Henri Fantin-Latour (French, 1836–1904) was a painter and printmaker associated with the Impressionist movement, and best known for his portraits of Parisian cultural figures and still-lifes. From 1850 to 1856, he studied at the Petite École de Dessin by copying Italian Old Masters, such as Titian (Italian, c.1485–1576)and Paolo Veronese (Italian, 1528–1588). In his early work, Woman Reading (1861), Fantin-Latour depicts his subject with the tranquility and absorption found in Dutch painting, particularly the work of Jean Baptiste Siméon Chardin (French, 1699–1779). This rigidity and aloofness is also evident in Fantin-Latour’s group portraits of avant-garde painters and writers, such as Édouard Manet (French, 1832–1883) and Charles Baudelaire (French, 1821-1867) in Homage to Delacroix (1864), and Emile Zola (French, 1840–1902), Claude Monet (French, 1840-1926), and Pierre-Auguste Renoir (French, 1841-1919) in Studio in the Batignolles (1864). Although he exhibited regularly alongside the Impressionists at the Salon des Refusés, Fantin-Latour found commercial success in painting still-lifes of flowers, which were in demand from collectors in England. In work such as Flowers and Fruit (1865), the subtle lighting and triangular composition follows the legacy of Chardin’s still-lifes. A recent exhibition of his flower paintings was held at the Bowes Museum in England in 2011. His work is currently held in museum collections such as the Musuem of Fine Arts in Boston, the Hermitage Museum in St. Petersburg, and the Musée d'Orsay in Paris.


Born in Grenoble in 1836 Henri Fantin-Latour was the son of the portrait painter, Théodore Fantin-Latour. The family moved to Paris in 1841 and at the age of 10 Fantin began to study painting with his father. In 1850 he entered the studio of Lecoq de Boisbaudran who was an innovative and highly revered teacher who was known for his system of training visual memory, in 1854 he enroled in the Ecole des Beaux Arts and he later also briefly studied under Gustave Courbet in 1861. During his studies Fantin developed an appreciation for the Italian masters, in particular Titian and Veronese, and spent much of his time copying works in the Louvre, which he sold mostly to American and English clients. Whilst painting in the Louvre in 1857 he met Edouard Manet with whom he forged a lasting friendship, and in 1858 he also met Whistler and his future wife, Victoria Dubourg.
In 1861 Fantin-Latour exhibited for the first time at the Paris Salon having been refused entry in 1859 along with his friends Manet and Whistler, he continued to contribute works to the Salon almost annually up until 1876 but also took part in the first Salon des Refusés in 1863.
Like his father Henri Fantin-Latour became a respected portrait painter and in the 1860s produced some of the most impressive and important works documenting his friendships with some of the most avant-garde artists, poets and musicians of the period. Painted in 1894 Homage to Delacroix (Musée d’Orsay, Paris) shows Fantin with Baudelaire, Manet, Whistler and others grouped around a portrait of Delacroix and A studio at Batignolles, 1870 (Musée d’Orsay, Paris) depicts a group of aritists including Fantin, Monet and Renoir watching Monet paint in his studio. Despite his association with the most forward thinking artists of the age Fantin-Latour remained, at heart, a traditionalist, he rarely painted outside preferring to remain in his studio where he produced his portraits, still lifes and romantice, imaginative scenes from the operas of Wagner, Schumann and Berlioz which were gave him most pleasure.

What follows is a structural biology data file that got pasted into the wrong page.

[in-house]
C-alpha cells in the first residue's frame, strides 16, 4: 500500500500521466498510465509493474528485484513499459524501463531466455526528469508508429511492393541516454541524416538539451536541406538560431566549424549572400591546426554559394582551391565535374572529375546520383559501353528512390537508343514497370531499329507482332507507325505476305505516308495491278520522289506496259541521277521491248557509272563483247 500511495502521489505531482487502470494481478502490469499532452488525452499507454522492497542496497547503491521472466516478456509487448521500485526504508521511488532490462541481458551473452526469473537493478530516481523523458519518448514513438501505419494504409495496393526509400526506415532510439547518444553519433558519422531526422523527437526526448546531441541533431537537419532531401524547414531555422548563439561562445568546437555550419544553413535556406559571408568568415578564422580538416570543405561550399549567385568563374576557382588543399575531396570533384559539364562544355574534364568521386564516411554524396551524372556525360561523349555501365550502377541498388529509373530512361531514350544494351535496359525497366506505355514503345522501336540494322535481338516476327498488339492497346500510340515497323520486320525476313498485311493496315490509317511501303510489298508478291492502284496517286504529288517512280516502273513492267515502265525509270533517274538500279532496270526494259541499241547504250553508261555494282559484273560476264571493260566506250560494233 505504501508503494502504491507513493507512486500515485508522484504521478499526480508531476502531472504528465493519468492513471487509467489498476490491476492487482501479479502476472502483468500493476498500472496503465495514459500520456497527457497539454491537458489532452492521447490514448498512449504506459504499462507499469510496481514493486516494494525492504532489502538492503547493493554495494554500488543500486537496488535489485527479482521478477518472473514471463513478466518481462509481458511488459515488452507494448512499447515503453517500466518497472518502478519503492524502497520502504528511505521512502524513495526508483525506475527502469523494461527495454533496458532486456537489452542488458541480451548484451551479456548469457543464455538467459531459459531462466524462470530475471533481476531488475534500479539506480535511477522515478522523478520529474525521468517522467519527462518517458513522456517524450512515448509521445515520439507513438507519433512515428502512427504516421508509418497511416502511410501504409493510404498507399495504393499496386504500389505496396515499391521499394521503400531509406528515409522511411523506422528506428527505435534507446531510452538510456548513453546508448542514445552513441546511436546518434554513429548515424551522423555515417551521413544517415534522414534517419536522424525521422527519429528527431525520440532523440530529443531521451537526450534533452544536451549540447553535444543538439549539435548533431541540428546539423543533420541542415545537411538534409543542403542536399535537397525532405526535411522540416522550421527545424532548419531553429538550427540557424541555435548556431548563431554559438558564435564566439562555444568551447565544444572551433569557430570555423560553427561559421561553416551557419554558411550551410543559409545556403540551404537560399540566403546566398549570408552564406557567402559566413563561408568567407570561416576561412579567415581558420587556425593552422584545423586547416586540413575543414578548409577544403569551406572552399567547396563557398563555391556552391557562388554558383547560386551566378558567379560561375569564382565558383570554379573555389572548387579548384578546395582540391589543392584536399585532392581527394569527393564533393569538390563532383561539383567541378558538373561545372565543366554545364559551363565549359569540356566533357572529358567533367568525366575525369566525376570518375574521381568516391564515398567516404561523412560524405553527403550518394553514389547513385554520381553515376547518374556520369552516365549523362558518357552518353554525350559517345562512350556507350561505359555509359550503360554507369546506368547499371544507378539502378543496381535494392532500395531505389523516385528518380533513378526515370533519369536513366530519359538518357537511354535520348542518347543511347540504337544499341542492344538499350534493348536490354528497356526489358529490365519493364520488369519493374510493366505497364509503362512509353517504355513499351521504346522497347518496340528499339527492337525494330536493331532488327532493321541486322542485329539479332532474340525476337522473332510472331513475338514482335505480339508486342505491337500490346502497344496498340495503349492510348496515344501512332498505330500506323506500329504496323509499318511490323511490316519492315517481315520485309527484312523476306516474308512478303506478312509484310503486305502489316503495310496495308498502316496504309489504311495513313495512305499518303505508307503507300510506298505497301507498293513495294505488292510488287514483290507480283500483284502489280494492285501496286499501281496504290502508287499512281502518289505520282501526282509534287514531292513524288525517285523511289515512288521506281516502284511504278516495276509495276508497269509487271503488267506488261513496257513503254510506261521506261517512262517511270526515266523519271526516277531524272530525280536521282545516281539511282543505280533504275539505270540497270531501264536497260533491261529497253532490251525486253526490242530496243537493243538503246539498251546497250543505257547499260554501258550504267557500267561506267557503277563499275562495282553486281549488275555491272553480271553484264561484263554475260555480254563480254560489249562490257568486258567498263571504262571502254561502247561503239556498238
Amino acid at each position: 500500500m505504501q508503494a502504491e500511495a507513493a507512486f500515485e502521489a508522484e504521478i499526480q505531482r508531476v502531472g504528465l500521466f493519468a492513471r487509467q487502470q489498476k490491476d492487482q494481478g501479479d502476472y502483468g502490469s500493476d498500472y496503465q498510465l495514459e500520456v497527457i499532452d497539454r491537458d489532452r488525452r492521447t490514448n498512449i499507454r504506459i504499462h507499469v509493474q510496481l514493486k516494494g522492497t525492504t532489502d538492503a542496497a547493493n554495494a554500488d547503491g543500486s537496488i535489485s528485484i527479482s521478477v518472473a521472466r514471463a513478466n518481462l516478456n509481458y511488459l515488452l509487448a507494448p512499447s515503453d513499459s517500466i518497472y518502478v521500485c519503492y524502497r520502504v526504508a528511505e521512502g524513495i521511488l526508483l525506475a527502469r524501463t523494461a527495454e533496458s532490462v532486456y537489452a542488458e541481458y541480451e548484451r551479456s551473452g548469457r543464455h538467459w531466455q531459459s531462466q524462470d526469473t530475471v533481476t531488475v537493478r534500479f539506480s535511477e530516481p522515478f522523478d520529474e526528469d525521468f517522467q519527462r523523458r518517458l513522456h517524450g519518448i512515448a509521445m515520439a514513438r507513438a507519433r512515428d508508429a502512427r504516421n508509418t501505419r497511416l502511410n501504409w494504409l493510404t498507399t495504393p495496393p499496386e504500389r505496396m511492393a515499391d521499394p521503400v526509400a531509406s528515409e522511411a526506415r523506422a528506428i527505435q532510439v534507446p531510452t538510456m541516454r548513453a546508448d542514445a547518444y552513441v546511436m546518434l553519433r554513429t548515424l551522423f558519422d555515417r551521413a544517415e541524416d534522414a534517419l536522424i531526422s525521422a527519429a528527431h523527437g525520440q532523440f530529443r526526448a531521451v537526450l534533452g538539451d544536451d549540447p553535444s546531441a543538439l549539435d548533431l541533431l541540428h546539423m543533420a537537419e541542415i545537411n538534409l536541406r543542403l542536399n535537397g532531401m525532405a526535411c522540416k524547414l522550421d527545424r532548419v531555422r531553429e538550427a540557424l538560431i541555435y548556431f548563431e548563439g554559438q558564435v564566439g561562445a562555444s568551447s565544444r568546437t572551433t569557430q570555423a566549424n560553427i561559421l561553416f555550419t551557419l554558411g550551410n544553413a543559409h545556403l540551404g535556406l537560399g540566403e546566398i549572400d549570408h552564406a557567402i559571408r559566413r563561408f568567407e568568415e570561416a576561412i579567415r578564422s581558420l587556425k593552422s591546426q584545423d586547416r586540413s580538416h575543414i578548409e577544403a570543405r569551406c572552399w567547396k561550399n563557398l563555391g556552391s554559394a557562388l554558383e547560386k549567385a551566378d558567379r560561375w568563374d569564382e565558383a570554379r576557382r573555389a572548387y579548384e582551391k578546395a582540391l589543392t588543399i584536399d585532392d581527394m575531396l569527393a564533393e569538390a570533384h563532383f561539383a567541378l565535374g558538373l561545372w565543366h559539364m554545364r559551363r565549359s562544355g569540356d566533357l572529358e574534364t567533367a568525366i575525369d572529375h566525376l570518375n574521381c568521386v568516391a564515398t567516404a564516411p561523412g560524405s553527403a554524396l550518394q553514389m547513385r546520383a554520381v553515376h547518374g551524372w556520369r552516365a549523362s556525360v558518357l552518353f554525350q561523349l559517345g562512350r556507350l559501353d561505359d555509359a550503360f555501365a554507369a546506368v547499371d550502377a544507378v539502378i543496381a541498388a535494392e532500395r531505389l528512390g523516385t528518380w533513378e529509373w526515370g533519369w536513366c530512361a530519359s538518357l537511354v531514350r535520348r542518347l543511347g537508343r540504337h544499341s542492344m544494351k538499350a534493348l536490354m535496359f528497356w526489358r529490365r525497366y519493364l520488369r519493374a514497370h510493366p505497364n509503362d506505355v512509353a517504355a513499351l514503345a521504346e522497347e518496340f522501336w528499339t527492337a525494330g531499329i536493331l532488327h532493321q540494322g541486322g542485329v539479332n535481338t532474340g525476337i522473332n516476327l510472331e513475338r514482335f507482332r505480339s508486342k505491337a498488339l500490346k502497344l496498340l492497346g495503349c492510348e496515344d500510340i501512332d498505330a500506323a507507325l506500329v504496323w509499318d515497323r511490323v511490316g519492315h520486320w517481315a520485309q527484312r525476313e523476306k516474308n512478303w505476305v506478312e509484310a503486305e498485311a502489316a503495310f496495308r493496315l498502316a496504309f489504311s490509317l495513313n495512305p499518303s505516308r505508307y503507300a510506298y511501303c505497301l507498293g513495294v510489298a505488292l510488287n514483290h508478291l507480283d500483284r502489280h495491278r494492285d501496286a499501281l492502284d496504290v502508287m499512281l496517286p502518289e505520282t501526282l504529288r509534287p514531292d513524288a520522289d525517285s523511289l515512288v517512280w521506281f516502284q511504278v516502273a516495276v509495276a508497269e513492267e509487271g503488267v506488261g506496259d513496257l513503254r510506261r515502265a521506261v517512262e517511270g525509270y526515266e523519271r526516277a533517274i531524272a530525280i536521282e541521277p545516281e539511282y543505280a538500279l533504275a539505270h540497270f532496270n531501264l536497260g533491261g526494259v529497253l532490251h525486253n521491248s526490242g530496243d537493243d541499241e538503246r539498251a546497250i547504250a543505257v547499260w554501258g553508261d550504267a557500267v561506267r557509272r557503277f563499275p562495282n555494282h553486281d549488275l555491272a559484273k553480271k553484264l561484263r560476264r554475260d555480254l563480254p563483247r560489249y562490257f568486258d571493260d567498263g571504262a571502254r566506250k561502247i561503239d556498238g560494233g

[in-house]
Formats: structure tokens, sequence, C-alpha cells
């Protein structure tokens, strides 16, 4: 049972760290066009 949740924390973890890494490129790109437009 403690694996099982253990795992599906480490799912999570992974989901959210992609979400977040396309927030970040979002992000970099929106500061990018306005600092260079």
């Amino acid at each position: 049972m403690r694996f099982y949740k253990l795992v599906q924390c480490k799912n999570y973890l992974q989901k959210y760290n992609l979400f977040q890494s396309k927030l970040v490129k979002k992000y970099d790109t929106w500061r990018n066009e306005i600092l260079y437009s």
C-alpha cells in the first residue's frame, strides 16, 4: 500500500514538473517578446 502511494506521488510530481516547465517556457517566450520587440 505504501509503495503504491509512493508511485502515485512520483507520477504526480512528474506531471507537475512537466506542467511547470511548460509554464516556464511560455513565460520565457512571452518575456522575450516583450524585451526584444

Fantin is, however, best known for his exquisite and elegant still life paintings of flowers. In 1859, Fantin-Latour was encouraged by Whistler to visit him in England where was introduced to the amateur artist Edwin Edwards and his wife, Ruth, who were to become a life-long friends and patrons. In England, encouraged by Edwards, he became particularly popular for flower paintings which were considered the height of fashion and were greatly admired for the restraint and elegance of their colour and composition. He visited England frequently and exhibited at the Royal Academy in London regularly between 1862 and 1900 which brought his work to even greater prominence.
Fantin’s delicate, graceful and luxurious flowers pieces are considered to be amongst the most impressive and sought after still life paintings of the 19th Century and his works can be found in some of the most important private and public collections throughout the world.